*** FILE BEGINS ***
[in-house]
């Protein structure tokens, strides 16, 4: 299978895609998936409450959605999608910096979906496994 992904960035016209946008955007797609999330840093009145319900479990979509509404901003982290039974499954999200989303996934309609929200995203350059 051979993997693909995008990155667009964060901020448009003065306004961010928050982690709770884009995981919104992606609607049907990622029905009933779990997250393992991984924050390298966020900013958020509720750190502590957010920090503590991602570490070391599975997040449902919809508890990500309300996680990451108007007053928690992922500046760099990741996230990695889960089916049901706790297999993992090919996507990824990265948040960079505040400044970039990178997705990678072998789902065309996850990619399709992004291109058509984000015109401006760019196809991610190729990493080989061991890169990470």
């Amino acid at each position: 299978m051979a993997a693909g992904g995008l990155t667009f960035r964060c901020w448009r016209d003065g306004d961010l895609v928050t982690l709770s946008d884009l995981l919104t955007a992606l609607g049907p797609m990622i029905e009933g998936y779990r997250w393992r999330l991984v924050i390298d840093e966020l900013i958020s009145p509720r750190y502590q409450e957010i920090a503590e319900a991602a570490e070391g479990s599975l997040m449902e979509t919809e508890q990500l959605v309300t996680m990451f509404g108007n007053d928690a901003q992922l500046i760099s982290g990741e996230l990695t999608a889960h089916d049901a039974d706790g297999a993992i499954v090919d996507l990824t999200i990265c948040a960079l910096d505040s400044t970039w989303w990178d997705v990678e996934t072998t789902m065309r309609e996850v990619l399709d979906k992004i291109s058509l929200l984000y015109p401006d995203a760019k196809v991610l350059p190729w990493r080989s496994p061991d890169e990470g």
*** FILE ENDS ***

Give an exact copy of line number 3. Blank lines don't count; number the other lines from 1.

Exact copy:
């Amino acid at each position: 299978m051979a993997a693909g992904g995008l990155t667009f960035r964060c901020w448009r016209d003065g306004d961010l895609v928050t982690l709770s946008d884009l995981l919104t955007a992606l609607g049907p797609m990622i029905e009933g998936y779990r997250w393992r999330l991984v924050i390298d840093e966020l900013i958020s009145p509720r750190y502590q409450e957010i920090a503590e319900a991602a570490e070391g479990s599975l997040m449902e979509t919809e508890q990500l959605v309300t996680m990451f509404g108007n007053d928690a901003q992922l500046i760099s982290g990741e996230l990695t999608a889960h089916d049901a039974d706790g297999a993992i499954v090919d996507l990824t999200i990265c948040a960079l910096d505040s400044t970039w989303w990178d997705v990678e996934t072998t789902m065309r309609e996850v990619l399709d979906k992004i291109s058509l929200l984000y015109p401006d995203a760019k196809v991610l350059p190729w990493r080989s496994p061991d890169e990470g």